11. Hupbach, A., & Dorskind, J. M. (2014). Stress selectively affects the reactivated components of a declarative memory. Behavioral Neuroscience, 128(5), 614–620.  https://doi.org/10.1037/bne0000006 CrossRefPubMedGoogle Scholar
  12. James, E. L., Bonsall, M. B., Hoppitt, L., Tunbridge, E. M., Geddes, J. R., Milton, A. L., & Holmes, E. A. (2015). Computer game play reduces intrusive memories of experimental trauma via reconsolidation-update mechanisms. Psychological Science, 26(8), 1201–1215.  https://doi.org/10.1177/0956797615583071 CrossRefPubMedPubMedCentralGoogle Scholar
  13. Kindt, M., & Soeter, M. (2013). Reconsolidation in a human fear conditioning study: A test of extinction as updating mechanism. Biological Psychology, 92(1), 43–50.  https://doi.org/10.1016/j.biopsycho.2011.09.016 CrossRefPubMedGoogle Scholar
  14. Kindt, M., & van Emmerik, A. (2016). New avenues for treating emotional memory disorders: Towards a reconsolidation intervention for posttraumatic stress disorder. Therapeutic Advances in Psychopharmacology, 6(4), 283–295.  https://doi.org/10.1177/2045125316644541 CrossRefPubMedPubMedCentralGoogle Scholar
  15. LaBar, K. S. (2015). Therapeutic affect reduction, emotion regulation, and emotional memory reconsolidation: A neuroscientific quandary. Behavioral and Brain Sciences, 38.  https://doi.org/10.1017/S0140525X14000193
  16. Lakens, D. (2013). Calculating and reporting effect sizes to facilitate cumulative science: A practical primer for t-tests and ANOVAs. Frontiers in Psychology, 4.  https://doi.org/10.3389/fpsyg.2013.00863
  17. Lane, R. D., Ryan, L., Nadel, L., & Greenberg, L. (2015). Memory reconsolidation, emotional arousal, and the process of change in psychotherapy: New insights from brain science. Behavioral and Brain Sciences, 38.  https://doi.org/10.1017/S0140525X14000041
  18. Lang, P. J., Bradley, M. M., & Cuthbert, B. N. (2008). International affective picture system (IAPS): affective ratings of pictures and instruction manual. University of Florida, Gainesville. Tech Rep A-8.Google Scholar
  19. Ochsner, K. N., & Gross, J. J. (2008). Cognitive Emotion Regulation: Insights from Social Cognitive and Affective Neuroscience. Current Directions in Psychological Science, 17(2), 153–158.  https://doi.org/10.1111/j.1467-8721.2008.00566.x CrossRefGoogle Scholar
  20. Powers, J. P., & LaBar, K. S. (2019). Regulating emotion through distancing: a taxonomy, neurocognitive model, and supporting meta-analysis. Neuroscience and Biobehavioral Reviews, 96, 155–173.CrossRefGoogle Scholar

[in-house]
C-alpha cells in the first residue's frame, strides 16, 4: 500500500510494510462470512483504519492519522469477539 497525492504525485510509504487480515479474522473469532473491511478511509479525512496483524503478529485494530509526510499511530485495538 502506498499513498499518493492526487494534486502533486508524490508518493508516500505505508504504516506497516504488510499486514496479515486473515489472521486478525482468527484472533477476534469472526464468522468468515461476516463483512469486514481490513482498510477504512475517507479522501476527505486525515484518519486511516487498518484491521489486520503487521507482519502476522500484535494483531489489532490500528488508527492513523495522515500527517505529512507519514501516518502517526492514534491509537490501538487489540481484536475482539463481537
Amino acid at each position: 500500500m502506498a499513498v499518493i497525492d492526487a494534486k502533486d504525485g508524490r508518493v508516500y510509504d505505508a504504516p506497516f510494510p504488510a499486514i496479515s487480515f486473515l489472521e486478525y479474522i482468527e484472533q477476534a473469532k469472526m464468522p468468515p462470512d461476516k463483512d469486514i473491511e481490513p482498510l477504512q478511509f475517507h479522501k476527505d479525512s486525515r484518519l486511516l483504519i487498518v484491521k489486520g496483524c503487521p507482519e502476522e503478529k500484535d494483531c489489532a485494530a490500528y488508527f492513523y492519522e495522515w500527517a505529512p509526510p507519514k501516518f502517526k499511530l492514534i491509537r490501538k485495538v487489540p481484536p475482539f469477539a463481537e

21. Ray, R. D., McRae, K., Ochsner, K. N., & Gross, J. J. (2010). Cognitive reappraisal of negative affect: Converging evidence from EMG and self-report. Emotion (Washington, D.C.), 10(4), 587–592.  https://doi.org/10.1037/a0019015 CrossRefGoogle Scholar
  22. Schiller, D., Monfils, M.-H., Raio, C. M., Johnson, D. C., LeDoux, J. E., & Phelps, E. A. (2010). Preventing the return of fear in humans using reconsolidation update mechanisms. Nature, 463(7277), 49–53.  https://doi.org/10.1038/nature08637 CrossRefPubMedGoogle Scholar
  23. Sevenster, D., Beckers, T., & Kindt, M. (2012). Retrieval per se is not sufficient to trigger reconsolidation of human fear memory. Neurobiology of Learning and Memory, 97(3), 338–345.  https://doi.org/10.1016/j.nlm.2012.01.009 CrossRefPubMedGoogle Scholar
  24. Stöber, J. (2001). The Social Desirability Scale-17 (SDS-17). European Journal of Psychological Assessment,17(3), 222-232.CrossRefGoogle Scholar
  25. Treanor, M., Brown, L. A., Rissman, J., & Craske, M. G. (2017). Can memories of traumatic experiences or addiction be erased or modified? A critical review of research on the disruption of memory reconsolidation and its applications. Perspectives on Psychological Science, 12(2), 290–305.  https://doi.org/10.1177/1745691616664725 CrossRefPubMedGoogle Scholar
  26. Trope, Y., & Liberman, N. (2010). Construal-level theory of psychological distance. Psychological Review, 117(2), 440–463.  https://doi.org/10.1037/a0018963 CrossRefPubMedPubMedCentralGoogle Scholar
  27. Wang, S.-H., & Morris, R. G. M. (2010). Hippocampal-neocortical interactions in memory formation, consolidation, and reconsolidation. Annual Review of Psychology, 61(1), 49–79.  https://doi.org/10.1146/annurev.psych.093008.100523 CrossRefPubMedGoogle Scholar
  28. Wolpe, J. (1969). The practice of behavior therapy (2nd ed.). New York, NY: Pergamon Press.Google Scholar

Copyright information

© The Psychonomic Society, Inc. 2019

Authors and Affiliations

  1. 1.Department of Psychology and NeuroscienceDuke UniversityDurhamUSA
  2. 2.Center for Cognitive NeuroscienceDuke UniversityDurhamUSA

Personalised recommendations